Still referring to FIG. 3, the array of sensors 56 is illustrated as connected to the micro-controller 52 to collect data during a data acquisition period when inside an operating mill 10. In this regard a variety of different sensors may be provided. For example, a three-axis Microelectromechanical (MEM) accelerometer 64 senses the movement variations of the instrumented ball 10. Three (3) MEM single-axis gyroscopes 66 provide reference of the instrumented ball 38 (although not shown, a three-axis gyroscope would also be encompassed by the present invention). A temperature sensor 68 comprised of a thermocouple senses the temperature of the environment in which the instrumented ball 38 finds itself. A wear sensor 70 measures the wear state of the instrumented ball (an illustrative example of a suitable wear sensor, with requisite modifications, is described in detail in the International Application published under No. WO 2205/083411 an entitled METHOD AND DEVICE FOR SENSING WEAR and included herein by reference). Additionally, a microphone 72 is provided to measure the local acoustic field for providing information, for example, on the impact frequency near the instrumented ball 38.

Still referring to FIG. 3, a corrosion sensor 74 is provided for in situ measurement of corrosion within the operating mill 10. As known in the art, corrosion is strongly dependant on the environment and external measurements can only provide a rough approximation of the actual environment inside the operating mill 10. In this regard, the corrosion sensor 74 illustratively measures the corrosion rate of the outer surface of the instrumented ball 38.

Referring to FIGS. 2a and 2b in addition to FIG. 3, by fabricating the casing formed by the cups 40, 42 out of different materials, such as steel alloys or the like, provision is made for in situ testing of these materials. This could be used, for example, to aid in verification of the suitability of materials for use in other parts of the mill 10, for example the liners or lifters (both not shown) which typically suffer greatly from both abrasive and corrosive forces within the mill 10, or as grinding media (also not shown). Wear of the material used to fabricated the casing of the instrumented ball 38 can be measured independent of the wear due to abrasive forces within the operating mill 10.

The corrosion rate can illustratively be measured by insulating the cups 40, 42 from one another and controlling and measuring the potential difference between them. Positive and negative potentials relative to the open circuit potential are applied across the two ball cups 40, 42 with the two curves obtained representing the anodic and cathodic reactions. The applied potential can then be plotted against the log of the measured current in a classic Tafel plot, an example of which is given in FIG. 4. The value of either the anodic or cathodic current at Ecorr is the Corrosion Current, Icorr, which can then be used to calculate the corrosion rate of the material from which the cups 40, 42 are fabricated. The usual methods can be applied to transform the corrosion current into a corrosion rate, for example those discussed in ASTM Standard G 102, Standard Practice for Calculation of Corrosion Rates.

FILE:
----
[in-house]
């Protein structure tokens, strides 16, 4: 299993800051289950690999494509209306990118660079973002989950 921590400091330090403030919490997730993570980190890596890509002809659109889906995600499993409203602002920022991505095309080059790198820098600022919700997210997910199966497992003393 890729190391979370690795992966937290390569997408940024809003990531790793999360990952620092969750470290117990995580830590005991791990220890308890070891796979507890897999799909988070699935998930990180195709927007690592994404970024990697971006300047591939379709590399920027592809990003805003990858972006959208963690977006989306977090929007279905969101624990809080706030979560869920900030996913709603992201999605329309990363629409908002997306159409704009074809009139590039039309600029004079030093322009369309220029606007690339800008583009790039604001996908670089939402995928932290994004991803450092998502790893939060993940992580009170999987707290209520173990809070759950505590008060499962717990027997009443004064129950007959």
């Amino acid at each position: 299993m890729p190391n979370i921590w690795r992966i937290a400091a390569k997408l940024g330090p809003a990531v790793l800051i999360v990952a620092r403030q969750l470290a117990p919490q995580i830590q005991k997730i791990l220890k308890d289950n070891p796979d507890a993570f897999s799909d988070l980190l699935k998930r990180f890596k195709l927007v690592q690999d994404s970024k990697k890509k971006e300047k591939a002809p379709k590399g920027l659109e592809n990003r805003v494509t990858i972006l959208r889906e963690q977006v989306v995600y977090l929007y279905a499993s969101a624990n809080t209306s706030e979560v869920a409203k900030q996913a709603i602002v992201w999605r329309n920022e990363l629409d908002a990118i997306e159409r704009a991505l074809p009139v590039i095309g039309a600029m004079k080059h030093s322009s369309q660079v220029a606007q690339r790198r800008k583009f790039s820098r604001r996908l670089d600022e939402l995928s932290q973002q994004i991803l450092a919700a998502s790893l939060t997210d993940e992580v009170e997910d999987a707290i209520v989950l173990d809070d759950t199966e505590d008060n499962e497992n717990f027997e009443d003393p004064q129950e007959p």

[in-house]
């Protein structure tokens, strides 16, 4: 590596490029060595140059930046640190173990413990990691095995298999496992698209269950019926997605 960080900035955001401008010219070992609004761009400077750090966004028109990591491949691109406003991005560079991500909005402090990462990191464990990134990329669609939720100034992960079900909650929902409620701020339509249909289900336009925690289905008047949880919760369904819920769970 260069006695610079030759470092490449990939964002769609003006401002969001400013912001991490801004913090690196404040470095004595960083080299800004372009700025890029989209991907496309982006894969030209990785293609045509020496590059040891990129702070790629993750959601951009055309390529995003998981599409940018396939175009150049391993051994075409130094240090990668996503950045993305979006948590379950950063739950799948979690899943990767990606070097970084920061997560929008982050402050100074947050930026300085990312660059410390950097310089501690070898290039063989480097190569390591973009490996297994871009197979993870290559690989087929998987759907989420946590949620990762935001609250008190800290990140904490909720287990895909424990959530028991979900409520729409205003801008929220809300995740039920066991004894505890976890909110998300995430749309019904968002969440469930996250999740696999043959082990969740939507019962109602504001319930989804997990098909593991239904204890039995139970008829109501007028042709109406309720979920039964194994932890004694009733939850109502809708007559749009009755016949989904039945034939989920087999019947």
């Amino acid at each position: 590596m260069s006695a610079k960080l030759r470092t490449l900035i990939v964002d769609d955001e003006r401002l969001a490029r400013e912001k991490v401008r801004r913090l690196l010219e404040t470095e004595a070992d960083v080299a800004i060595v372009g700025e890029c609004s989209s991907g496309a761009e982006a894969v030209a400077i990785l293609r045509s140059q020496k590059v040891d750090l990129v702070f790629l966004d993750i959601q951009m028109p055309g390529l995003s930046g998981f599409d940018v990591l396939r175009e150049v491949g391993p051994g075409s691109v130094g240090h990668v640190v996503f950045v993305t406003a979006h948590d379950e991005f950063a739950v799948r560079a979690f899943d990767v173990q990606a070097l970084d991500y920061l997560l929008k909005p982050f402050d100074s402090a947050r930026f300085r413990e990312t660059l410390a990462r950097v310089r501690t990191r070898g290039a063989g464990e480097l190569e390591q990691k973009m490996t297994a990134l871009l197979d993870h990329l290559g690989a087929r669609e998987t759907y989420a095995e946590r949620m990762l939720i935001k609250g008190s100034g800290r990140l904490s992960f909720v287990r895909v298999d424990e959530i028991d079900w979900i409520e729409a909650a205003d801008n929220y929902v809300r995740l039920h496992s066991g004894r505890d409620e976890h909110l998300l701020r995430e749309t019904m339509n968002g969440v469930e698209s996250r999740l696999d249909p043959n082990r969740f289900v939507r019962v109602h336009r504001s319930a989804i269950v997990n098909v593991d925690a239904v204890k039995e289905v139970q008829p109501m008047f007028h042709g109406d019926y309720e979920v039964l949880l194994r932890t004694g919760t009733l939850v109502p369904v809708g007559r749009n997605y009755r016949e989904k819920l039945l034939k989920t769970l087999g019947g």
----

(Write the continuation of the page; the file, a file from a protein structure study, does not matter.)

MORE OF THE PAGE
A person of ordinary skill in the art will understand that to assemble multiple instruments (accelerometer 64, gyroscope 66, thermocouple 68, wear sensor 70, microphone 72 and corrosion sensor 74) as well as the requisite electronics (Microcontroller, I/O, storage, power) into a sensor package 50 which fits into the cavity 48 poses a challenge. Filters, Analog to Digital Converters (ADC) and I/O that allow the use of all instruments are added in the design of a package robust enough to survive the environment and collect the desired data while drawing minimal power from the power system 58. The design must also provide enough functionality such that several operating modes (for example sample, wait and sample, sleep, transmit data) can be used.

In this regard, modern microcontrollers (or microprocessors) provide one basis to respond to such a challenge. The microprocessor found in the illustrative embodiment is a PIC18F8720 (or 8620/8520) having the following technical specifications: Voltage Range: 2.0 V˜5.5 V; Converter: 16/10-bit; Max frequency: 25 MHz; Max External Memory: 2M×16 bit and supports RS232 and I2C. The micro-controller 52 is coupled with several other components, illustratively amplifiers, voltage references, DC-DC converters, real-time clock, wireless receiver and transmitter operating at 433 MHz, RS232 Interface, and adequate SRAM for collecting samples.

Table 2 summarizes some of the electronic components used in the present illustrative embodiment.

TABLE 2
Input:8 Analog Signals
Sensor 1 (accelerometer)3 Analog Signals
Sensor 2 (gyro)3 Analog Signals
Sensor 3 (temperature)I2C Serial interface (AD7414)
Sensor 4* (microphone)1 Analog Signals
Output:8-bit Data, Date to PC
Max Sample Rate:4000 Hz
Supply:3.3 V Battery
Min Working Time:5~10 mins
Real-Time ClockYes
Min Volume:3″ × 3″ × 3″
Local StorageSRAM array

Referring back to FIG. 2b, a single electronic board, even with only the smallest surface mount design, would typically be too large to fit into the cavity 48 of the instrumented ball 38. In order to overcome this limitation, a 3-D circuit was designed to maximize the use of the volume of the sensor package 50 by using different superposed layers for placement within the cavity 48 of the instrumented ball 38. In this regard the electronics are formed in layers, each layer insulated from the other.